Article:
She also said that she has come to appreciate the luxuries that life in a developed country often offers. “We never really thought about water as something that was hard to find,” Wasserman said. “You use it every day, like brushing your teeth and everything … But now once you read the book and see how these people struggle to get water, you realize that some people don’t have it as easy as we do, and you learn to use less of things and save them.”
In June 2012, shortly after Molloy donated her classes’ earnings to WFSS, she and they received a surprise. Dut was so impressed by what the students had done that he wanted to talk with them. Park, who turned Dut’s story into a children’s novel, heard about their efforts from him and a letter from Molloy, and she too wanted to talk with the students, even waiving her usual $400 speaker’s fee.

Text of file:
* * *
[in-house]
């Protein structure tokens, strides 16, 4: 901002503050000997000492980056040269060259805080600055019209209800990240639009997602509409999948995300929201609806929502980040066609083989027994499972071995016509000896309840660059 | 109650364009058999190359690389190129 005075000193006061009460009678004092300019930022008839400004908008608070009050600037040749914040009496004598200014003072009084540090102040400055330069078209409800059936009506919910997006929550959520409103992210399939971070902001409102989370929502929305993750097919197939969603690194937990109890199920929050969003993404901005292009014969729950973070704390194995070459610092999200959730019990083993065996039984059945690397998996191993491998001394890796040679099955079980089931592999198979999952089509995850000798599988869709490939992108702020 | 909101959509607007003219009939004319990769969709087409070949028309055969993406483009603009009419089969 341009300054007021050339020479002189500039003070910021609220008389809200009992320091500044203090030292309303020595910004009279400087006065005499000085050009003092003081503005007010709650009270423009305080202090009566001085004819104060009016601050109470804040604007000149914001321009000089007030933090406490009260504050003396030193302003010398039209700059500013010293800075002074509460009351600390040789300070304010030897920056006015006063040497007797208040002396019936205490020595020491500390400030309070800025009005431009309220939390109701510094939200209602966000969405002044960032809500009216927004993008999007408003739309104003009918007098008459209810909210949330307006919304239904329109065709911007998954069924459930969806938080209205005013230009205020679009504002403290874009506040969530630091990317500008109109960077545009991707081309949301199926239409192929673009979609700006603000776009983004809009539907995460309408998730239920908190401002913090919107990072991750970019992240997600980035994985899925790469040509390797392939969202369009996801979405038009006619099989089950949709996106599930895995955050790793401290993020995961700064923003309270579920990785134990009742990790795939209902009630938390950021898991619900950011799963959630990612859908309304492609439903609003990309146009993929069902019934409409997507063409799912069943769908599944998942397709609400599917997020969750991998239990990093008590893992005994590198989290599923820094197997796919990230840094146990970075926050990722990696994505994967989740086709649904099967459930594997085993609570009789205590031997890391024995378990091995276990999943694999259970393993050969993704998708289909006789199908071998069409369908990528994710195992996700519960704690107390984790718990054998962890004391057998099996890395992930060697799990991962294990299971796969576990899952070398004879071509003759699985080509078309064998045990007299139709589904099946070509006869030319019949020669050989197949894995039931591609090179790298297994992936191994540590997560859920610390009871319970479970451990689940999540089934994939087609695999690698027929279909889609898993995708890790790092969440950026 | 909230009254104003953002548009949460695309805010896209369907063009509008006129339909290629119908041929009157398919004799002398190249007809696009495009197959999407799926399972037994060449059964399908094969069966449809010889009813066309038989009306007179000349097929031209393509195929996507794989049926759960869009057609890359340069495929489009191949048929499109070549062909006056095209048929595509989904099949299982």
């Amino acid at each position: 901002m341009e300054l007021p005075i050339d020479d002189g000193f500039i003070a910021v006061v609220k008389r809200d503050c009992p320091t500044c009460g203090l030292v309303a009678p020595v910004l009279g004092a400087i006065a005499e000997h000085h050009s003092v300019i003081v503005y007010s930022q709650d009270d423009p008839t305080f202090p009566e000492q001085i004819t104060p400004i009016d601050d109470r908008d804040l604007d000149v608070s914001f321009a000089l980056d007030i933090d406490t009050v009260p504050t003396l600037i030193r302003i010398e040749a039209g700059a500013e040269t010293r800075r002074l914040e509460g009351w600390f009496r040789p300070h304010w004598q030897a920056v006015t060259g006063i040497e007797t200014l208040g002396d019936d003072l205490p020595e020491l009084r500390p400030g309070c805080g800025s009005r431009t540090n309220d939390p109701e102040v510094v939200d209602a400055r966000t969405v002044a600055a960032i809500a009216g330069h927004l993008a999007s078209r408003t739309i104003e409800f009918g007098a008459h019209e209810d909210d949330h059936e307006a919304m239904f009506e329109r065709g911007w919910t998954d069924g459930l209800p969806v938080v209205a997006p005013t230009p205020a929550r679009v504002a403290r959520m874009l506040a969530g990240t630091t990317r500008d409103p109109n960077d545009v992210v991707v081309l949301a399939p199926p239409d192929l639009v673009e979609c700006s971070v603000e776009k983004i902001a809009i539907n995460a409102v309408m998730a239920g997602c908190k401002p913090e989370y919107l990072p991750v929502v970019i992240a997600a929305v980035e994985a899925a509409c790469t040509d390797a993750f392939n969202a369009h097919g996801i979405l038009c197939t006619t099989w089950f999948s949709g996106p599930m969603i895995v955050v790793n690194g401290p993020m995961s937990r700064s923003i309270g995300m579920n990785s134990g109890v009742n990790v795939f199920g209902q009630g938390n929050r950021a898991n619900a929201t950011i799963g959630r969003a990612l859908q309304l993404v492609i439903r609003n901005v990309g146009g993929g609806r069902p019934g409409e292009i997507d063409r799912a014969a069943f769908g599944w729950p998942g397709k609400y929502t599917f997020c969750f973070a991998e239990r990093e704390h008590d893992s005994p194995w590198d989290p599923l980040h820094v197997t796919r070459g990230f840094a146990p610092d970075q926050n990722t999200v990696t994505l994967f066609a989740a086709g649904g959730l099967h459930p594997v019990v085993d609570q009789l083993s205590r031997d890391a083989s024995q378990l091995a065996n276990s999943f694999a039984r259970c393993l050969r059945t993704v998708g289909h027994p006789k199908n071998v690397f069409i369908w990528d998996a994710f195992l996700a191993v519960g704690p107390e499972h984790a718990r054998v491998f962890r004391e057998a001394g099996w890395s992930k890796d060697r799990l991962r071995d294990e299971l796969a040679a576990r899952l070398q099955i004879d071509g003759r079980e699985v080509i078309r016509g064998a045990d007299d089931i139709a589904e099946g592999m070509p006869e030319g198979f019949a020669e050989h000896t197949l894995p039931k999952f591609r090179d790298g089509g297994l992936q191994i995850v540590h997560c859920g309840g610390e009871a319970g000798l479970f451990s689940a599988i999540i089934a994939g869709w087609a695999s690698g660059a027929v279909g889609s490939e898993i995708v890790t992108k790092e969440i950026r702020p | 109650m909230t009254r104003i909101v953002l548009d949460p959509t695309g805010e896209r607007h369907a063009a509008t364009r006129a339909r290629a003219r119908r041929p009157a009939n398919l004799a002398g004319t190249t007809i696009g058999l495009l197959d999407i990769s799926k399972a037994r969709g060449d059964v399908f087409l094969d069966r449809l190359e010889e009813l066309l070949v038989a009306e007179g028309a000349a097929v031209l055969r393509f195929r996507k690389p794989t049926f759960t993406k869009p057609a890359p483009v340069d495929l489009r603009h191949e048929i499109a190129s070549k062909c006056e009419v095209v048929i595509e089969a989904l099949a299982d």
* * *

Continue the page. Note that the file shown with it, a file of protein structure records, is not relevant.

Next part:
Shortly before the students’ graduation day, they spoke face-to-face — via Skype — with both the main character and author of “Long Walk.” Dut and Park elaborated on conditions in South Sudan and expressed their gratitude for the classes’ donations.
“In the book, [Dut] had so many struggles, but when we saw him, he was smiling,” Rosen said. “He was just so happy that we were able to do this.”
Molloy called the students’ experience “empowering.” “They got to see that they could make something happen that was outside of the box they usually live their life in,” she said.